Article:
|Matthew Thomas nearly signed with USC instead of Florida State. (US Presswire)|
Thomas, the No. 14 overall prospect and No. 3 outside linebacker in the class of 2013 according to 247Sports, headed into the night before Signing Day still deciding between the Seminoles and USC. In an interview with 247's Josh Newberg on Thursday, Thomas said that he had made up his mind in favor of Lane Kiffin and the Trojans -- but was forced to sign with the Noles, anyway, when his mother refused to sign his national letter of intent.
From the interview:
Josh Newberg: At what point did you know you were going to sign with Florida State?
Matthew Thomas: Well I decided that morning (Signing Day). The night before I was honestly thinking USC. I was trying to get the LOI and everything ready and signed first. But my mom didn't want to sign it. She didn't want me to go to USC.
JN: So if your mom would have signed the papers you'd be a Trojan right now?
MT: Yeah, I would have been a Trojan.
JN: Are you upset about that?
MT: No I think everything works out how it's supposed to. I'm going to make the best of my situation. It's not like I'm unhappy, I really like Florida State. It's not a problem, I'm happy with my decision.
Not that it will be any consolation to Kiffin and Co., but this appears to be an "all's well that ends well" situation where everyone save USC is concerned; Thomas appears to be at peace with it, his mother obviously will be happy to keep her son in-state and the Seminoles were clearly never going to care how the prize jewel of their recruiting class arrived as long as he did.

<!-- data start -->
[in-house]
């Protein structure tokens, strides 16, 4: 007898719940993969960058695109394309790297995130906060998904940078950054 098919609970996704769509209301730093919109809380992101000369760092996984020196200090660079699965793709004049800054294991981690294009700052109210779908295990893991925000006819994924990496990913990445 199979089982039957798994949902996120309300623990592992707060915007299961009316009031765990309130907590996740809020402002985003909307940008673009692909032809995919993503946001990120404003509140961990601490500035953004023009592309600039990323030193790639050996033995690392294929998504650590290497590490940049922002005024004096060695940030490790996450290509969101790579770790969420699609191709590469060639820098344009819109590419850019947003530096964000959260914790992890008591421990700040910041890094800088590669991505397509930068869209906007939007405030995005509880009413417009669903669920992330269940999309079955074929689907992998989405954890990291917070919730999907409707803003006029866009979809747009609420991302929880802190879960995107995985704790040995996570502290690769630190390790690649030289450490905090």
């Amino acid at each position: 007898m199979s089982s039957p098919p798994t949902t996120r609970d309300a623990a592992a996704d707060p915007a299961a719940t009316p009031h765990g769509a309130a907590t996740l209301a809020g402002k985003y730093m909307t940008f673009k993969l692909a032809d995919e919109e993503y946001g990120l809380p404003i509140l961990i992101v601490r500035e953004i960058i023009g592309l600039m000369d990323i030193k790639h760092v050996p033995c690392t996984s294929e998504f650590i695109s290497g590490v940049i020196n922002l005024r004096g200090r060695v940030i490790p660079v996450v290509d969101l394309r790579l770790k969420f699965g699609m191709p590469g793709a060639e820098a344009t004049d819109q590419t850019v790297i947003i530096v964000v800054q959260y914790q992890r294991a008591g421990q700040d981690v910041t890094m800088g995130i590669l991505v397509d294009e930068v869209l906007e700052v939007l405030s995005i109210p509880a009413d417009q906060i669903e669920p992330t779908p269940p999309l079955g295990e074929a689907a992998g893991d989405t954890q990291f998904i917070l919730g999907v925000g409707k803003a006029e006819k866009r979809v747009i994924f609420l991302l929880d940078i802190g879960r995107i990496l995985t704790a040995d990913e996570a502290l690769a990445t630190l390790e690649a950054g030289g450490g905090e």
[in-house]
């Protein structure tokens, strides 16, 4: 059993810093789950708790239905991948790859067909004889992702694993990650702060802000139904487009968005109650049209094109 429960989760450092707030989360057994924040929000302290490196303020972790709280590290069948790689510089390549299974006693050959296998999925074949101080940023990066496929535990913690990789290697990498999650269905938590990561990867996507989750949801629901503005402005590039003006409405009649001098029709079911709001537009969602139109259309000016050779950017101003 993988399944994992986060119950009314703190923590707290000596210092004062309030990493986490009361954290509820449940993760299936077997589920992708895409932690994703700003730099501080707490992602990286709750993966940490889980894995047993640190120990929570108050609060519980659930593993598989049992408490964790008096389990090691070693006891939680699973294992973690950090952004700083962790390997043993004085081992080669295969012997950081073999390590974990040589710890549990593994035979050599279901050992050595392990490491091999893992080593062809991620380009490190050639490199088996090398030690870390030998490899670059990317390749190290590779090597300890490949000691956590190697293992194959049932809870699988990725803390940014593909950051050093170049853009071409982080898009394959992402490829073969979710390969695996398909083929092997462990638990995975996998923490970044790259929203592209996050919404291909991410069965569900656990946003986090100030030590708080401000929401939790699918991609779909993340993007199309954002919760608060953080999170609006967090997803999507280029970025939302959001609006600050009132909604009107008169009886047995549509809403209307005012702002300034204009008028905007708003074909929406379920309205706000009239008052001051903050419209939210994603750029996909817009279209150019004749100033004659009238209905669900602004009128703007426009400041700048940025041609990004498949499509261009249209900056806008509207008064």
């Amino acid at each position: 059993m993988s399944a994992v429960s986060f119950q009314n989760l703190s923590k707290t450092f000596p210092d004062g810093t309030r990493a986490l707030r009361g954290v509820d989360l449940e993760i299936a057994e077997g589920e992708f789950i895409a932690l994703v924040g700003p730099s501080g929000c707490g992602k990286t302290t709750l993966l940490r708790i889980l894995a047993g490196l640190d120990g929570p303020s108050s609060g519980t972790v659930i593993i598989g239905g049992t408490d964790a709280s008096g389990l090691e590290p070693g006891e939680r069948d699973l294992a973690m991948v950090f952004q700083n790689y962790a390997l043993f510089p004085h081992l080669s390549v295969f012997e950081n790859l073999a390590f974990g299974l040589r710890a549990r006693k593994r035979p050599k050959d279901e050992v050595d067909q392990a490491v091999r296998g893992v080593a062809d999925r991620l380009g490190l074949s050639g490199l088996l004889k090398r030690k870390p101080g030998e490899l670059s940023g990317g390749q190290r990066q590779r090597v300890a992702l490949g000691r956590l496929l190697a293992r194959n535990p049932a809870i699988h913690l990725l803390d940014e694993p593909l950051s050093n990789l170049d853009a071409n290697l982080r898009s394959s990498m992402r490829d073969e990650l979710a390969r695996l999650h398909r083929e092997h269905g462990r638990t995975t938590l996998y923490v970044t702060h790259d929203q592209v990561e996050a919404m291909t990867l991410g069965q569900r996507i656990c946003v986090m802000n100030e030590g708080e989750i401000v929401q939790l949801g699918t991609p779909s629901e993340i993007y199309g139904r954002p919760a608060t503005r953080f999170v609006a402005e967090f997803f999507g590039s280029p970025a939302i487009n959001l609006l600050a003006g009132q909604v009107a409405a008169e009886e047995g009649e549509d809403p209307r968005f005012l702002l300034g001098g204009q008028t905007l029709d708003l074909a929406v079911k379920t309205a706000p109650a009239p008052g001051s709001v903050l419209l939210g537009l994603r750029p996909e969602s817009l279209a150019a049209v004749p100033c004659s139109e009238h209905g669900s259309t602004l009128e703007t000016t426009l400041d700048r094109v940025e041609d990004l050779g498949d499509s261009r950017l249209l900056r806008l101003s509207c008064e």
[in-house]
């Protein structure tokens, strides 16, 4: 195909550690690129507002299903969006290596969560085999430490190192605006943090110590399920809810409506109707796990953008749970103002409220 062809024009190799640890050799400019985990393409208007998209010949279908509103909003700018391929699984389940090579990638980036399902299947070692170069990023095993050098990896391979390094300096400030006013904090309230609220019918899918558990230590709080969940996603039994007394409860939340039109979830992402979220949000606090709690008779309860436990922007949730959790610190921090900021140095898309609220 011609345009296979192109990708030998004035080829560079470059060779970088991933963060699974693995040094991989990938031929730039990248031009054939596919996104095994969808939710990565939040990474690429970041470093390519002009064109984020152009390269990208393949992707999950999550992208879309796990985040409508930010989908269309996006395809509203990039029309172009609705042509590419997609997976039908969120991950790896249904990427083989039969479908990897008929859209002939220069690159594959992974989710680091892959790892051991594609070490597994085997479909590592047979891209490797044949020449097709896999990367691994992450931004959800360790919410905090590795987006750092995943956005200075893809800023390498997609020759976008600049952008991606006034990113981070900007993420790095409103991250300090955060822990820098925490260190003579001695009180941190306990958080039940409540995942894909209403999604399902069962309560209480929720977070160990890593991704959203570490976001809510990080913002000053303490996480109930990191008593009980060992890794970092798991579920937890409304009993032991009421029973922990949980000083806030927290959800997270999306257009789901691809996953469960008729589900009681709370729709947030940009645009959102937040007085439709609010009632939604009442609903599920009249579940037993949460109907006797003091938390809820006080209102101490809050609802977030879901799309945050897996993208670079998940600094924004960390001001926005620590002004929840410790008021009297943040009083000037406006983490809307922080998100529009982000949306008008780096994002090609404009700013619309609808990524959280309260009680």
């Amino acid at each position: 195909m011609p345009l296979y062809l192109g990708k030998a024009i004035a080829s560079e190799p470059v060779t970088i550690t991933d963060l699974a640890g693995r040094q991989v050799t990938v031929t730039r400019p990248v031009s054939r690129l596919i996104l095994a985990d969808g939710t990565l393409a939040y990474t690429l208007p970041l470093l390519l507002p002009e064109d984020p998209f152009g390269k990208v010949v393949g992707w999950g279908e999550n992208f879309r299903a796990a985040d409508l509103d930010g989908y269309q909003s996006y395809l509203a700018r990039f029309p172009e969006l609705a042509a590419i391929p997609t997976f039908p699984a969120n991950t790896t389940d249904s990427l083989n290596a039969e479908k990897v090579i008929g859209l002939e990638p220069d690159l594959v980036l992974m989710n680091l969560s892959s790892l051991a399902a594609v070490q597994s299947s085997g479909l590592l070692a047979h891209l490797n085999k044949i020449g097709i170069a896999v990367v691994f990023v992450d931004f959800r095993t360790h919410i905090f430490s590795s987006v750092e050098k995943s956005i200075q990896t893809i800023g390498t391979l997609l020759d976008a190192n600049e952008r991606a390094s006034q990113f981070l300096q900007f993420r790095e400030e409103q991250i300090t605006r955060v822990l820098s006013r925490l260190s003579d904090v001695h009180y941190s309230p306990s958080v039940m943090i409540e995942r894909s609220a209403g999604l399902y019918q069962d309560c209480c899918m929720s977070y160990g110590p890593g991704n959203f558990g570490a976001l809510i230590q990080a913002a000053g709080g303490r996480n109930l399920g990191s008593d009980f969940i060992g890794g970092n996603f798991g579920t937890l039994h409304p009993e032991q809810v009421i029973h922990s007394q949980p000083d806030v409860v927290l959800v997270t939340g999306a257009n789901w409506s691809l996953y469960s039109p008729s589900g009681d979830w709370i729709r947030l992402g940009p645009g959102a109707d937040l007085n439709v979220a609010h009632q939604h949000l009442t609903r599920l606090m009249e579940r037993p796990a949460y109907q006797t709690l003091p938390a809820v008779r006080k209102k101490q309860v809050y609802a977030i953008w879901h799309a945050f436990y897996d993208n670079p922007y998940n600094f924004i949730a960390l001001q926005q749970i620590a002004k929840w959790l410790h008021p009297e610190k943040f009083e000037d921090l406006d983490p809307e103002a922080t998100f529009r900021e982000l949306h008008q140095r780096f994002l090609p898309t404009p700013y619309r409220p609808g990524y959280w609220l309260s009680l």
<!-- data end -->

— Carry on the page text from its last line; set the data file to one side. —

But it's still worth pointing out that, in cases like Thomas' or that of Alex Collins, a parent cannot prevent their child from attending a particular school simply by not signing an NLI. An NLI isn't required to attend a recruit's school of choice or for him to receive his scholarship; it simply creates an agreement in writing that the recruit will attend a given school and that the school will provide financial aid (though schools have ways around that agreement while recruits often do not). The NLI would end Thomas' recruitment by other schools and provide some other benefits. But if he had his heart set on going to USC, he could conceivably simply enroll there and receive his scholarship without ever signing an NLI.
As Bylaw Blog author and NCAA expert John Infante put it:
There's clearly a branding/messaging problem around the NLI if athletes think parents can use it to prevent them from going to a school.— John Infante (@John_Infante) February 14, 2013
Again, it's a moot point where Thomas is concerned and a moot point where nearly every parent-vs.-son's-decision is concerned, since family harmony wins out one way or the other in virtually every case. But it's something to keep in mind come signing day 2014 as recruits' decisions -- and the roles of their parents in those decisions -- become more and more publicly scrutinized.